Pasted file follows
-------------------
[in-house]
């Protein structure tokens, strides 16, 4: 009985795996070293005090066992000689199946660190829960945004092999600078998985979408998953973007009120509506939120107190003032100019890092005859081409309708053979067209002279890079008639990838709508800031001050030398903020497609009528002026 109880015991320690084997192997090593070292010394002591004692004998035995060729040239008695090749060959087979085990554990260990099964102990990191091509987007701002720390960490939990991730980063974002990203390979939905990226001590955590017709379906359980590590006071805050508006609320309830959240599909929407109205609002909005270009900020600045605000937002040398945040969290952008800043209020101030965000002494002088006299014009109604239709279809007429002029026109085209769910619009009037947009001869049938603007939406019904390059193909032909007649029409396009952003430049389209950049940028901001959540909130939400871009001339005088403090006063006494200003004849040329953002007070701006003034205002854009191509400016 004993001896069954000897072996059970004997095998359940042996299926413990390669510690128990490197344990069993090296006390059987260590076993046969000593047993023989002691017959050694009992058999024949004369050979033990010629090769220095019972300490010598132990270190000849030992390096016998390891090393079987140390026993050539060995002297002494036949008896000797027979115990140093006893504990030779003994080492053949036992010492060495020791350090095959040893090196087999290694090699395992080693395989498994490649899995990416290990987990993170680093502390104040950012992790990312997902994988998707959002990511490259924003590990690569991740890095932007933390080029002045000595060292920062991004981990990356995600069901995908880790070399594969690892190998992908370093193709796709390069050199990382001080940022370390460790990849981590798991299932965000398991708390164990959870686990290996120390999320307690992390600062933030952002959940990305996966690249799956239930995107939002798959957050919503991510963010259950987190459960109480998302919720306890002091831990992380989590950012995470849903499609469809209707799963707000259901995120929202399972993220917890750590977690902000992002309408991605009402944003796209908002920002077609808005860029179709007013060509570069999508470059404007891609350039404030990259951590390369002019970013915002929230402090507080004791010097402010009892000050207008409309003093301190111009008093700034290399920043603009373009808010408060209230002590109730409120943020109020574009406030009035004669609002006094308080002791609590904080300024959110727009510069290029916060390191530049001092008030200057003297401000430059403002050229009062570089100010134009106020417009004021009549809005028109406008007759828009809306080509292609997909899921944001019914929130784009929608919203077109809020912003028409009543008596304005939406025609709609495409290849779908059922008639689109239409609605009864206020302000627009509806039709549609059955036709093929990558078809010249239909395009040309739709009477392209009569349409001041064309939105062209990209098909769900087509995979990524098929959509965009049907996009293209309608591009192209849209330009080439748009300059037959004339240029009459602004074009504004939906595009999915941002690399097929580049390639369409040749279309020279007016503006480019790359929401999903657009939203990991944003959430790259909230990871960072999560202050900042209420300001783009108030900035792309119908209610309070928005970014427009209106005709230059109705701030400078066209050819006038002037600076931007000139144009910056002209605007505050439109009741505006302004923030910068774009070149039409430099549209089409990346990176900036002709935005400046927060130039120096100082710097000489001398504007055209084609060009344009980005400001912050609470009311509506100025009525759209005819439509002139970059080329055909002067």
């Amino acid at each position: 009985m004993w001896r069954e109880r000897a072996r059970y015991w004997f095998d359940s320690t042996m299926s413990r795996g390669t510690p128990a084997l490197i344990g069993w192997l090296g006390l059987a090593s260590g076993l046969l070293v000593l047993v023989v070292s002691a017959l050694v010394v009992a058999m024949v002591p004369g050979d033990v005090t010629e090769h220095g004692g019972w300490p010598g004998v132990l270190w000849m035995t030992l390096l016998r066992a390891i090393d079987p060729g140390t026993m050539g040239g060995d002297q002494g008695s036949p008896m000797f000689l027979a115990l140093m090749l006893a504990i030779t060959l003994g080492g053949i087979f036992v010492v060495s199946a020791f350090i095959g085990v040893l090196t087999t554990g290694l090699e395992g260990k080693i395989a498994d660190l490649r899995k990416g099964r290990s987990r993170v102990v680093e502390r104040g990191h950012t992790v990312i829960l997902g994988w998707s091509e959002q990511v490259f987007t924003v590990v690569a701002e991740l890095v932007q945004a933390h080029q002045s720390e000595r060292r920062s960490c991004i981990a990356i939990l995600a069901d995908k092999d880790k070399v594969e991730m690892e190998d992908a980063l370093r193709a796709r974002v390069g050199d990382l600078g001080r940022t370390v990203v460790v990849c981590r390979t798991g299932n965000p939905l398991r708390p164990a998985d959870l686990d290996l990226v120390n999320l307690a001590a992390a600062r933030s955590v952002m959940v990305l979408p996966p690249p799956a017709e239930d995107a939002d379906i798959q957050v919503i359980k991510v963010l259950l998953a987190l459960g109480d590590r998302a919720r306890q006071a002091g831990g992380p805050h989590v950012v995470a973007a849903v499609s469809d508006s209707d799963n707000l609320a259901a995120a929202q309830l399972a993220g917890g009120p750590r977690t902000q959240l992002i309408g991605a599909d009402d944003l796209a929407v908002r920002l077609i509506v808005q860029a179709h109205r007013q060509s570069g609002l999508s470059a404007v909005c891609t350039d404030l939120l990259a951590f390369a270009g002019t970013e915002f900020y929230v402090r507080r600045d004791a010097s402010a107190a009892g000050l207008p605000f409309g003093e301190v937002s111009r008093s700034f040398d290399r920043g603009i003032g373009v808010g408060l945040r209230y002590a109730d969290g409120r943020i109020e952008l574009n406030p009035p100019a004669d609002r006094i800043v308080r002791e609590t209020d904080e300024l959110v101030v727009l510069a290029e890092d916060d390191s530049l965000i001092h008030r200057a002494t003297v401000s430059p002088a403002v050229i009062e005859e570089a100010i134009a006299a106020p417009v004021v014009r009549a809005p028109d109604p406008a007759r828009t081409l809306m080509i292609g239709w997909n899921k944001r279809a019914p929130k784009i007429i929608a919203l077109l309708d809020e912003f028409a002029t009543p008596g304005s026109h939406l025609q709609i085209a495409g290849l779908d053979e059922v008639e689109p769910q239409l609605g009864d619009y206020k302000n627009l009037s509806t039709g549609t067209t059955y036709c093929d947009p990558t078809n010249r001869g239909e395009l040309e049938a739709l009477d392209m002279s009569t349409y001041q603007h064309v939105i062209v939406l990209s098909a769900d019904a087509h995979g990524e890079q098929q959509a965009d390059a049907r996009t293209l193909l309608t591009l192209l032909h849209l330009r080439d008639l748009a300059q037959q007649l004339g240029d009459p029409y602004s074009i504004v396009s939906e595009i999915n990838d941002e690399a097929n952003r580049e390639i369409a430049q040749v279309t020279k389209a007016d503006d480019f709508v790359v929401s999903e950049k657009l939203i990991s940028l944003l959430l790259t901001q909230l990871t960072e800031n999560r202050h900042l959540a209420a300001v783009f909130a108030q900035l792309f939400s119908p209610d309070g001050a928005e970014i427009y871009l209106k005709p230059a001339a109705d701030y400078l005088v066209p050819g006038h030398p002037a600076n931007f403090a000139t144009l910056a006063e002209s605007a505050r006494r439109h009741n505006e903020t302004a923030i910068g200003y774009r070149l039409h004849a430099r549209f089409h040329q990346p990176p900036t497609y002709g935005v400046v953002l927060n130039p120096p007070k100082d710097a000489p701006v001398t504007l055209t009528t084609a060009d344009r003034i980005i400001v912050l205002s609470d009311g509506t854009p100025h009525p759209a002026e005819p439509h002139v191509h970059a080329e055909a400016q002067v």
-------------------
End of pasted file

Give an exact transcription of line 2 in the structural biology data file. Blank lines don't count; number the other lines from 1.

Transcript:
């Protein structure tokens, strides 16, 4: 009985795996070293005090066992000689199946660190829960945004092999600078998985979408998953973007009120509506939120107190003032100019890092005859081409309708053979067209002279890079008639990838709508800031001050030398903020497609009528002026 109880015991320690084997192997090593070292010394002591004692004998035995060729040239008695090749060959087979085990554990260990099964102990990191091509987007701002720390960490939990991730980063974002990203390979939905990226001590955590017709379906359980590590006071805050508006609320309830959240599909929407109205609002909005270009900020600045605000937002040398945040969290952008800043209020101030965000002494002088006299014009109604239709279809007429002029026109085209769910619009009037947009001869049938603007939406019904390059193909032909007649029409396009952003430049389209950049940028901001959540909130939400871009001339005088403090006063006494200003004849040329953002007070701006003034205002854009191509400016 004993001896069954000897072996059970004997095998359940042996299926413990390669510690128990490197344990069993090296006390059987260590076993046969000593047993023989002691017959050694009992058999024949004369050979033990010629090769220095019972300490010598132990270190000849030992390096016998390891090393079987140390026993050539060995002297002494036949008896000797027979115990140093006893504990030779003994080492053949036992010492060495020791350090095959040893090196087999290694090699395992080693395989498994490649899995990416290990987990993170680093502390104040950012992790990312997902994988998707959002990511490259924003590990690569991740890095932007933390080029002045000595060292920062991004981990990356995600069901995908880790070399594969690892190998992908370093193709796709390069050199990382001080940022370390460790990849981590798991299932965000398991708390164990959870686990290996120390999320307690992390600062933030952002959940990305996966690249799956239930995107939002798959957050919503991510963010259950987190459960109480998302919720306890002091831990992380989590950012995470849903499609469809209707799963707000259901995120929202399972993220917890750590977690902000992002309408991605009402944003796209908002920002077609808005860029179709007013060509570069999508470059404007891609350039404030990259951590390369002019970013915002929230402090507080004791010097402010009892000050207008409309003093301190111009008093700034290399920043603009373009808010408060209230002590109730409120943020109020574009406030009035004669609002006094308080002791609590904080300024959110727009510069290029916060390191530049001092008030200057003297401000430059403002050229009062570089100010134009106020417009004021009549809005028109406008007759828009809306080509292609997909899921944001019914929130784009929608919203077109809020912003028409009543008596304005939406025609709609495409290849779908059922008639689109239409609605009864206020302000627009509806039709549609059955036709093929990558078809010249239909395009040309739709009477392209009569349409001041064309939105062209990209098909769900087509995979990524098929959509965009049907996009293209309608591009192209849209330009080439748009300059037959004339240029009459602004074009504004939906595009999915941002690399097929580049390639369409040749279309020279007016503006480019790359929401999903657009939203990991944003959430790259909230990871960072999560202050900042209420300001783009108030900035792309119908209610309070928005970014427009209106005709230059109705701030400078066209050819006038002037600076931007000139144009910056002209605007505050439109009741505006302004923030910068774009070149039409430099549209089409990346990176900036002709935005400046927060130039120096100082710097000489001398504007055209084609060009344009980005400001912050609470009311509506100025009525759209005819439509002139970059080329055909002067």